Mercenaries: Playground of Destruction vs. Just Cause 2

Posted by mdnthrvst (269 posts) -

This blog only covers these games’ mechanical aspects. If I get a good response, I’ll follow up with a non-mechanical comparison, comparing their stories, settings, characters, factions, music, and all that great stuff. This is also my first blog ever, so feel free to criticize me as harshly as you honestly can.

_________________________________________________________________________________

As a fan of the first Mercenaries, I was always bummed out by the lack of similar games in this current generation. Since Mercenaries 2 exists in my same cognitive space as the Matrix sequels, the only recent game that’s tried to approximate POD’s military-GTA structure is Just Cause 2.

And damn, is it a good game.

But I’m torn, dear Internet.

JC2 has a lot going for it – it contains the single best open-world of a non-RPG ‘sandbox’ game, it flouts the laws of physics with the best physics-flouting-thing since the Gravity Gun, its utterly fantastic Grappling Hook, which, by the way, is borrowed if-not-directly from Mercenaries, though I wouldn’t know, as I never played JC1. Regardless, this grappling hook makes Mercs 1’s simple and limited helicopter-hijacking mechanic seem childish. Well, partially, but more on that later. The vehicles – though there are fewer of them, and no tanks among them – handle better than the ones in Mercenaries: Playground of Destruction, which sort of floated across the landscape like a hovercraft. There are also motorcycles, and motorcycles in open-world games instantly make those games awesome. The gunplay is also better from a mechanical standpoint, headshots are satisfying and easy and the ragdoll physics are fun to observe. But, the guns’ variety is very limited, and though they can be upgraded they only consist of the expected archetypes, without even any proper descriptive names. There is a Black Market dealer, who is simple, reliable, and invincible, though his stock is quite… erm, Spartan. Destruction is the game’s bread and butter, with a tracked ‘Chaos’ meter that rises from destroying military property and taking upgrade pieces, but there is no full destruction a la Bad Company 2.

Mercenaries 1 is almost to the letter this game's opposite.

Its open world is smaller, though it doesn’t feel small as scale is the critical issue. Mercs doesn’t have planes or magical Spider-Man gauntlets, so the pace of transportation allows the world to feel perfectly fine up against Just Cause. Also, there are two world maps, something which imprinted itself on my adolescent brain as true and good and causes endless disappointment due to its absence in pretty much everything else. Though hijacking in JC is easier due to the grappling hook, it’s also less interesting than Playground of Destruction’s implementation. Both use quick time events, but Mercenaries’ are fully animated cutscenes unique to each vehicle, while Just Cause’s are simple three-face-buttons punch outs with the pilot or driver. Mercs’ are also harder, in that you can actually fail them and they use more buttons, though you are invincible to enemy fire for their duration, which isn’t the case with Just Cause. Mercenaries also has better vehicles, though their handling isn’t the greatest. There are real tanks in addition to APCs, many more civilian and military models, and the only thing lacking is the absence of planes, which actually helps to slow transportation and in the long run makes the world feel more expansive. With respect to weapons, there are many more, up to and including classic LucasArts cheat-code type bangers as portable airstrikes (housed in an RPG) and portable artillery (oddly, this one’s a pistol). However, let’s just say modern action games do the whole shooting thing better than open-world PS2 games. The Black Market dealer is better, but more difficult to make use of. His inventory is way more expansive, but each piece of merchandise has to actually be dropped from a helicopter (or landed if it IS a helicopter), which is far more complicated and failure-prone than simply spawning it in like in Just Cause. Destruction in Playground of Destruction is a playground’s worth of fun. Every building in the game can be leveled, albeit in a smoke-and-sinking-polygon PS2 sort of way, and military structures can still be destroyed for cash, though unlike Just Cause 2 this also includes vehicles. I also think the sound cue is better.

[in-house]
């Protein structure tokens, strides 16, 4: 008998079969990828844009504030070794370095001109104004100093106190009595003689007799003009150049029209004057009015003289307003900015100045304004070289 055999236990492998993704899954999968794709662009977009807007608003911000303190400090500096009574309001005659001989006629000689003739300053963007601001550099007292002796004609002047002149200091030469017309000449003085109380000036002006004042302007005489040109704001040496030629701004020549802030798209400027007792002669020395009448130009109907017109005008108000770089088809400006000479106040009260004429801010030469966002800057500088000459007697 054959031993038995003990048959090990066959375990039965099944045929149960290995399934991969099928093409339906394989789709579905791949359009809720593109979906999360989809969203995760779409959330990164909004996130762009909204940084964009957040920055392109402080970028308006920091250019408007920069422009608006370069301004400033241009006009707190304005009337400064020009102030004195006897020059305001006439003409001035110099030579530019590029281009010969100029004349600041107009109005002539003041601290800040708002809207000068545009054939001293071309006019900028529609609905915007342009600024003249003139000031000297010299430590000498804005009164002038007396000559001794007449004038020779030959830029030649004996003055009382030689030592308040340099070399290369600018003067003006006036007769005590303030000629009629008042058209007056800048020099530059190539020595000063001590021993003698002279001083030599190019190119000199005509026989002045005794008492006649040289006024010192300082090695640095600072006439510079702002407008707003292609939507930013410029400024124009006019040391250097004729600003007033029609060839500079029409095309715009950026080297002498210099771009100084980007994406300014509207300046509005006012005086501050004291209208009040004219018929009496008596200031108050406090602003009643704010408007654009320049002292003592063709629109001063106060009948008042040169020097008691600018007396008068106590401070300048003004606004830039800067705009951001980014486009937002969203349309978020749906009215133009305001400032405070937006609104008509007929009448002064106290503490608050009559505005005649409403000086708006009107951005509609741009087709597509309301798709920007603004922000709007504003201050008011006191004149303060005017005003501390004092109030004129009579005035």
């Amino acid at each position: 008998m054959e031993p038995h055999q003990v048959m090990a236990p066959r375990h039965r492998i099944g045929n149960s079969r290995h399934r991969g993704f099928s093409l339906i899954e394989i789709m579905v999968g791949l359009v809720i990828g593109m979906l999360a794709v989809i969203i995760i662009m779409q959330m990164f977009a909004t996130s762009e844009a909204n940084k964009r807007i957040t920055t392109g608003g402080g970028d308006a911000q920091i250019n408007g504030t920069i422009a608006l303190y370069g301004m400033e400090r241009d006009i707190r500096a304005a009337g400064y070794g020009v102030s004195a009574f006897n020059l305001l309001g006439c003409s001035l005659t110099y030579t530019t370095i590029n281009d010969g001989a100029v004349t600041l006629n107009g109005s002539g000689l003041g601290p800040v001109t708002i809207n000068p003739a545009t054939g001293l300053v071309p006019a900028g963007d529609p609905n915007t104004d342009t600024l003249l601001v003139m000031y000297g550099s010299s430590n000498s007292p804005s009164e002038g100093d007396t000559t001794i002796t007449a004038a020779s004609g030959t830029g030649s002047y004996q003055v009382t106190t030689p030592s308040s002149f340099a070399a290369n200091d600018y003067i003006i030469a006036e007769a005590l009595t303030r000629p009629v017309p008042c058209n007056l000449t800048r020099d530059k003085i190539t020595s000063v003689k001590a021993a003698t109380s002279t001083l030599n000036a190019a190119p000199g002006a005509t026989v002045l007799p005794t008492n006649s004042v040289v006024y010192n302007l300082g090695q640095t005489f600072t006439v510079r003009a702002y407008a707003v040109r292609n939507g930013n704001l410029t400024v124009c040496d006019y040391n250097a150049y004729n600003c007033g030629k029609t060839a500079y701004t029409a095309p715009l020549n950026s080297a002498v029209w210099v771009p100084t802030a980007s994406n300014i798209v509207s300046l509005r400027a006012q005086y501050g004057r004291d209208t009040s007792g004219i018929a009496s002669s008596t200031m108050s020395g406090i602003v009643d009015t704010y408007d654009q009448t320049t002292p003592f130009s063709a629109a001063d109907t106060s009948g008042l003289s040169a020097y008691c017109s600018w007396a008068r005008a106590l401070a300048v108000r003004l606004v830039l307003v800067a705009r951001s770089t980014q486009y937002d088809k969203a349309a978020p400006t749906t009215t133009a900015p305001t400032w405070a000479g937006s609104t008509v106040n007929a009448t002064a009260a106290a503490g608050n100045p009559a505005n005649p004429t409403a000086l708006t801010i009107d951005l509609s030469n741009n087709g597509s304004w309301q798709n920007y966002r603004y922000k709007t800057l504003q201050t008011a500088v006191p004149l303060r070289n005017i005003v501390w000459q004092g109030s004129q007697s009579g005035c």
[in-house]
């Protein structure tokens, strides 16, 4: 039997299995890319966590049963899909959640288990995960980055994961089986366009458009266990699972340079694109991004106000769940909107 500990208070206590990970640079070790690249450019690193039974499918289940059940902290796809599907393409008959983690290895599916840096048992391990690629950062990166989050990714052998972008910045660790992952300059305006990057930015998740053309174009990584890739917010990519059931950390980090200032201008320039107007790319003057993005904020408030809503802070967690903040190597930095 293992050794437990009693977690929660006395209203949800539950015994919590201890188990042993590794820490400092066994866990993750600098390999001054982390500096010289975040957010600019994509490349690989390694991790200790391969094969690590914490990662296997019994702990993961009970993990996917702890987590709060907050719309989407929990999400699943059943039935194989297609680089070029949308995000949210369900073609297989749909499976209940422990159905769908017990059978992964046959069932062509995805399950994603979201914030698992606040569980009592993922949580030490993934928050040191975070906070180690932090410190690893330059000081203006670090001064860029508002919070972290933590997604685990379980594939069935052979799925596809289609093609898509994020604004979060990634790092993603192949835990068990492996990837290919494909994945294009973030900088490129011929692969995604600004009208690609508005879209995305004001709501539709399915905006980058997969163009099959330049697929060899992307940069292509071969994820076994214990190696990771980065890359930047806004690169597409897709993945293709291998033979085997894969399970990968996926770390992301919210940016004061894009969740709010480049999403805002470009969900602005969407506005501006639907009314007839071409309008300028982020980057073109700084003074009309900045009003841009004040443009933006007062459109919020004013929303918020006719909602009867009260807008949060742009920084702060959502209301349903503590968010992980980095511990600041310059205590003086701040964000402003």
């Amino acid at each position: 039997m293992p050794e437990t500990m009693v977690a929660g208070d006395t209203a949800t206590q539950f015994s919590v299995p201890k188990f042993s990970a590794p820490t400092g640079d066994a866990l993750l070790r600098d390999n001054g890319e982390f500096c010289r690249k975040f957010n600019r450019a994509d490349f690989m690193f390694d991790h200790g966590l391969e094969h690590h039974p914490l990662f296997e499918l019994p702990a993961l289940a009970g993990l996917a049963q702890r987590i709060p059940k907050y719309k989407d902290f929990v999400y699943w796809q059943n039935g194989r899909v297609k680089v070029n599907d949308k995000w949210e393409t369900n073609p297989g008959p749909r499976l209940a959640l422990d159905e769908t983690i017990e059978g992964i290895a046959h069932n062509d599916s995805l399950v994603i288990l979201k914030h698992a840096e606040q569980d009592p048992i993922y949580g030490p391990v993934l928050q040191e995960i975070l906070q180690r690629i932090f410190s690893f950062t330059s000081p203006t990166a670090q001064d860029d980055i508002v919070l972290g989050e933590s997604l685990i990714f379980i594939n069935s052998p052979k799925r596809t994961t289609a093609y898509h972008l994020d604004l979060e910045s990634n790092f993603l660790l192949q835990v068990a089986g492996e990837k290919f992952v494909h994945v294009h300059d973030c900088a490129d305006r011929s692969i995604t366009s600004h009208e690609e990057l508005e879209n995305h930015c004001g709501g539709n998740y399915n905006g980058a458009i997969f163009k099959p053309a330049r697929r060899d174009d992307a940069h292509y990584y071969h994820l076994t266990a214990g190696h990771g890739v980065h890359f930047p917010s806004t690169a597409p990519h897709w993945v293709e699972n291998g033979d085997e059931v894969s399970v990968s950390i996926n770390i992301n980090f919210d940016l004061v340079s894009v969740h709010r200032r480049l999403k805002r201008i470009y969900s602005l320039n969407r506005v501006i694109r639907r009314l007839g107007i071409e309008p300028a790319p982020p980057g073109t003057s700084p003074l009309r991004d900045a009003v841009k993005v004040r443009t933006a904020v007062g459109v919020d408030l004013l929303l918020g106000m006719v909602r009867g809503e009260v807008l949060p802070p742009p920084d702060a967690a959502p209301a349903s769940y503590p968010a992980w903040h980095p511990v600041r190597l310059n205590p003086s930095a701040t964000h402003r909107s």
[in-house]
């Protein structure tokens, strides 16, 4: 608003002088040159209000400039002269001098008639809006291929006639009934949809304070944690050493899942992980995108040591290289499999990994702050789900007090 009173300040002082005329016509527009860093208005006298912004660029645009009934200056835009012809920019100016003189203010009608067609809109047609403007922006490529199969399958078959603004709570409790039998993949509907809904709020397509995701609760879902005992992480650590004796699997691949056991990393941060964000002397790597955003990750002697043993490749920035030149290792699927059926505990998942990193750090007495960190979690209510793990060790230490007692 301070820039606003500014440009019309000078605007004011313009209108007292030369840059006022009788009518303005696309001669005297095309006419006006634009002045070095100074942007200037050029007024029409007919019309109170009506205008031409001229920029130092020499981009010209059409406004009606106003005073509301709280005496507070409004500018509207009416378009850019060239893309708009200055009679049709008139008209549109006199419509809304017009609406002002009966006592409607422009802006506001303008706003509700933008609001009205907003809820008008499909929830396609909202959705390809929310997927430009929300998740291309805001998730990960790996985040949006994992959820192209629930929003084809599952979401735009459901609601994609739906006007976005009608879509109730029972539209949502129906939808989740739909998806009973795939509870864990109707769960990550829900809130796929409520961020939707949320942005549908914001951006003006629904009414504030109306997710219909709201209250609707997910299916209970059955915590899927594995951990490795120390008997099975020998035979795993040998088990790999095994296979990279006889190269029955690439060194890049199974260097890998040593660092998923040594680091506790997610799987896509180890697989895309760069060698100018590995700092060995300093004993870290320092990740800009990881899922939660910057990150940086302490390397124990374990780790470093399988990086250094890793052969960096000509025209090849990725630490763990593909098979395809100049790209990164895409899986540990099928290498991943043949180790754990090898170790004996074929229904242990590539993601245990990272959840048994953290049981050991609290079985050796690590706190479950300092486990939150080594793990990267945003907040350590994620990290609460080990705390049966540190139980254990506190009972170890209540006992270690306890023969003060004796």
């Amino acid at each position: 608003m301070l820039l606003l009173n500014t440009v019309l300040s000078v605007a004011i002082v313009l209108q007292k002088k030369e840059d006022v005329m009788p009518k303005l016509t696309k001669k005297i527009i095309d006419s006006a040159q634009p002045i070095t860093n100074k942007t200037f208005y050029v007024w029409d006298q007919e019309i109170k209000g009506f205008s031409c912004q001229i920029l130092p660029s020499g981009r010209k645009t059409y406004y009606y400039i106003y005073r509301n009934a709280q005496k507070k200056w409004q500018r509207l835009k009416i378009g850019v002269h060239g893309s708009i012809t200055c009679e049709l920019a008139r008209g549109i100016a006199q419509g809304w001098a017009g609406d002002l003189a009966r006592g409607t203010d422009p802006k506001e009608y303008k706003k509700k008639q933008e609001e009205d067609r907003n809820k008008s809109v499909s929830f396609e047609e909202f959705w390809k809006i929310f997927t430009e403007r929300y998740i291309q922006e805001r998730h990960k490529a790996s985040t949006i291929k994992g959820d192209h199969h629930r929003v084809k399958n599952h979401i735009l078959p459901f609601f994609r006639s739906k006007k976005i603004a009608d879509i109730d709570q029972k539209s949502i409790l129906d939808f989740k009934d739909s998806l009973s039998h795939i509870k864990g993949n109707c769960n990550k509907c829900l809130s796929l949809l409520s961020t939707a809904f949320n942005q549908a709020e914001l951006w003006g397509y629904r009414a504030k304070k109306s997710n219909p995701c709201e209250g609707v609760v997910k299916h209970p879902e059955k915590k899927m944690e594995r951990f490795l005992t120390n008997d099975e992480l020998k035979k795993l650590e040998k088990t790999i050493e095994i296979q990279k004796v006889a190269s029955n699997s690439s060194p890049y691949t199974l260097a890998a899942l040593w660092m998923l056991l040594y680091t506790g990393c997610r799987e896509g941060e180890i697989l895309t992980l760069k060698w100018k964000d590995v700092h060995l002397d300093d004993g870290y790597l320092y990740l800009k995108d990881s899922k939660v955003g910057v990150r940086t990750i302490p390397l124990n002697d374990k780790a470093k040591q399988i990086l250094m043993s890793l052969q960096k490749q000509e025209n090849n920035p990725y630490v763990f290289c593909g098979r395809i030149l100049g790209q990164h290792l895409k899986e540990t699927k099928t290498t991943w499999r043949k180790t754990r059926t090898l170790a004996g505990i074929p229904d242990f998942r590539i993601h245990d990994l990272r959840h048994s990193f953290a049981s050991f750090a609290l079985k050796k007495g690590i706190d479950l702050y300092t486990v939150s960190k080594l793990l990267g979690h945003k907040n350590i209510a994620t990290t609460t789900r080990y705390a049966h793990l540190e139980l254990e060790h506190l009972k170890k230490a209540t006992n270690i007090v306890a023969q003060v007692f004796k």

With the mechanical elements of these games, an uncanny trend arises. Mercenaries has more. More vehicles, more guns, more world maps (having 2), more stuff for you to buy, more unlockables, more QTEs, more destruction, but Just Cause 2 does it all better. So I can’t – or I won’t – place one above the other. It’s a matter of Depth vs. Polish, and different gamers are looking for different things.
#1 Posted by mdnthrvst (269 posts) -

This blog only covers these games’ mechanical aspects. If I get a good response, I’ll follow up with a non-mechanical comparison, comparing their stories, settings, characters, factions, music, and all that great stuff. This is also my first blog ever, so feel free to criticize me as harshly as you honestly can.

_________________________________________________________________________________

As a fan of the first Mercenaries, I was always bummed out by the lack of similar games in this current generation. Since Mercenaries 2 exists in my same cognitive space as the Matrix sequels, the only recent game that’s tried to approximate POD’s military-GTA structure is Just Cause 2.

And damn, is it a good game.

But I’m torn, dear Internet.